Your legal rights when recording the police

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Attorney Mike Seiler has been a prosecutor a judge and now a defense attorney.

Like the rest of the nation he’s watched the video of 37-year-old Alton Sterling and two Baton Rouge police officers.

“This is really egregious because we see the entire thing on video-tape from his encounter with the police to him taking his last breath,” Seiler said.

On the tape Sterling is seen resisting and has gun in his pocket. Yet many unanswered questions remain.

“It shows that we have problems,” said Seiler.

What’s more disturbing to Seiler is what happened to 32-year-old Philando Castile during a traffic stop in Minnesota.

“That one appears to me to be exceptionally egregious,” Seiler said.

Castile told the cop he had a gun and a license to carry one. Something Seiler says every gun owner should do when pulled over.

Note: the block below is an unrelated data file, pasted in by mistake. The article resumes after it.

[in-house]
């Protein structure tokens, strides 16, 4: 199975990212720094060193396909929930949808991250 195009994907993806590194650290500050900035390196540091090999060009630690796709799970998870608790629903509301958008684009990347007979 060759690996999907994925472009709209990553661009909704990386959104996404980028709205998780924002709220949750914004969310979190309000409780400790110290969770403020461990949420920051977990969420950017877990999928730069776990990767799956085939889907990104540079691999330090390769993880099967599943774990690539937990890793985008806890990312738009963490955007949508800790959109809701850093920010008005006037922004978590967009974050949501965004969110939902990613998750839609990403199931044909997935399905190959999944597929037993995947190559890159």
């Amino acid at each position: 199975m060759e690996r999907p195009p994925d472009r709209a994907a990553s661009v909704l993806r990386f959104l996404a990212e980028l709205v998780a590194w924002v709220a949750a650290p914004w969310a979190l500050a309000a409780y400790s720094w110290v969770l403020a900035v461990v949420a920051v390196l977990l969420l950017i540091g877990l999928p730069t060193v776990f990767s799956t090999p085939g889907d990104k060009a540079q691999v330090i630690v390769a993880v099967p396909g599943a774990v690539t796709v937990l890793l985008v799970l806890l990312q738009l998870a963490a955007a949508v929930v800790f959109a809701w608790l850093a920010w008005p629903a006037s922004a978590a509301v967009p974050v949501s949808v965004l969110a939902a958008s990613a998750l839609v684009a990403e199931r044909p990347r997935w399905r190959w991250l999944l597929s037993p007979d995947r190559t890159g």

“You are supposed to produce your permit,” said Seiler. “That’s what makes it particularly egregious.”

Castile’s girlfriend posted her boyfriend’s deadly confrontation with the cop on Facebook. While the cop never told her to stop since she was sitting in the car Seiler says the cop could have ordered her to put the phone down.

“If you are interrupting disrupting or impeding that police investigation it becomes a crime to be videotaping a police officer in the state of Texas so you need to comply,” Seiler said. “Now if you’re on the street and you’re not involved in it keep taping but stay out of the officer’s way.”

In every encounter with police Seiler says always do two things.

“Keep your hands in plain view,” said Seiler. “Move very slow.”

In addition to protesting and demanding action from elected officials Seiler reminds victims of police brutality they can seek justice by filing a federal lawsuit and let a jury of their peers have the final say.